Bank / Insurance

The Autorité de la concurrence clears the acquisition of Ménafinance by Crédit Agricole Group

Published on June 18, 2020

Banque

Crédit Agricole Consumer Finance (CACF) notified the Autorité de la concurrence of its proposed acquisition of sole control of Ménafinance. After examining the effects of the transaction, the Autorité cleared the transaction without conditions.

Parties to the transaction

CACF is a subsidiary of Crédit Agricole Group and specialises in consumer credit. It offers financing, insurance and service solutions. Crédit Agricole Group is a leading player in the banking sector, active in commercial banking, insurance, corporate and investment banking, savings management and financial services.

Ménafinance is active in the field of consumer loans, particularly for Fnac-Darty customers. It also distributes insurance products, including creditor insurance on behalf of third parties. Prior to the transaction, Ménafinance was jointly controlled by CACF and Etablissements Darty et Fils.

The proposed transaction is not likely to harm competition

The Autorité analysed the horizontal effects (overlap in the businesses of the parties) of the transaction on the markets for consumer credit and issuance of payment cards where both Crédit Agricole Group and Ménafinance are active.

The Autorité noted that, whatever the market segmentation considered, the market share of the new entity will remain below or close to 25%. The new entity will also continue to face competition from numerous competitors of comparable size, including BPCE (and its subsidiary Oney Bank), BNP Paribas (Cetelem) and Crédit Mutuel (Cofidis). The Autorité also noted that Ménafinance’s activities were already well integrated within CACF prior to the transaction, as Ménafinance is part of a portfolio of CACF subsidiaries active in these markets.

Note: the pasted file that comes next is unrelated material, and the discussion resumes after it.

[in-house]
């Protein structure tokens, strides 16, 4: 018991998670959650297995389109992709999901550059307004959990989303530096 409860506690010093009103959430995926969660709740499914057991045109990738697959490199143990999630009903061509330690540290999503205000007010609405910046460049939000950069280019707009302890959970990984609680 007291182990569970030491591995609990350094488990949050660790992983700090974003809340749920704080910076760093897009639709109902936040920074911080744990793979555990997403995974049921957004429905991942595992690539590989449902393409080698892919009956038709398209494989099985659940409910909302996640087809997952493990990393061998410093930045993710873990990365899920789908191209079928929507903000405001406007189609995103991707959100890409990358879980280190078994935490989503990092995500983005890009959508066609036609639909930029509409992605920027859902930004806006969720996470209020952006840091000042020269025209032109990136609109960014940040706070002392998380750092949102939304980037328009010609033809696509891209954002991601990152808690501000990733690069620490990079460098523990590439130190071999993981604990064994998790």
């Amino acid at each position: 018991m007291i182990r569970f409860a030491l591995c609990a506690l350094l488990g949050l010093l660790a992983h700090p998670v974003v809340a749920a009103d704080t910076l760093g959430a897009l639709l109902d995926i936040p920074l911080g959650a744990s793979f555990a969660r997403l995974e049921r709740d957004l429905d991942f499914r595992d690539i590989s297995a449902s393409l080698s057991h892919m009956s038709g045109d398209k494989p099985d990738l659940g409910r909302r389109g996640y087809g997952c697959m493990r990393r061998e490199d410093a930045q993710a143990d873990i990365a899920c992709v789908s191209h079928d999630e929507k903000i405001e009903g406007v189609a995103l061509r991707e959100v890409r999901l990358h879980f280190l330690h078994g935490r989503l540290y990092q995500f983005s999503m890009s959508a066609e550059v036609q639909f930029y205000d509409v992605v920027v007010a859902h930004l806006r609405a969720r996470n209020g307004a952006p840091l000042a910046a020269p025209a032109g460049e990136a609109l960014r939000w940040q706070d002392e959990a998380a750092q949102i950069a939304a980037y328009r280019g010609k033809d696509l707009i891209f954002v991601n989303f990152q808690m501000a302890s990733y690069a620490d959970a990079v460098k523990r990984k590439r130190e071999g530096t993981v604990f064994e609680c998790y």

The Autorité also analysed the effects[1] of the transaction on the markets for the production and distribution of insurance products. It however considered that the transaction was not likely to affect competition given the low market shares of the new entity and the presence of alternative operators in these markets.

At the end of its analysis of competition, the Autorité cleared the transaction without conditions.

 

[1] The Autorité also examined vertical effects resulting from the companies being active in markets at different stages of the value chain.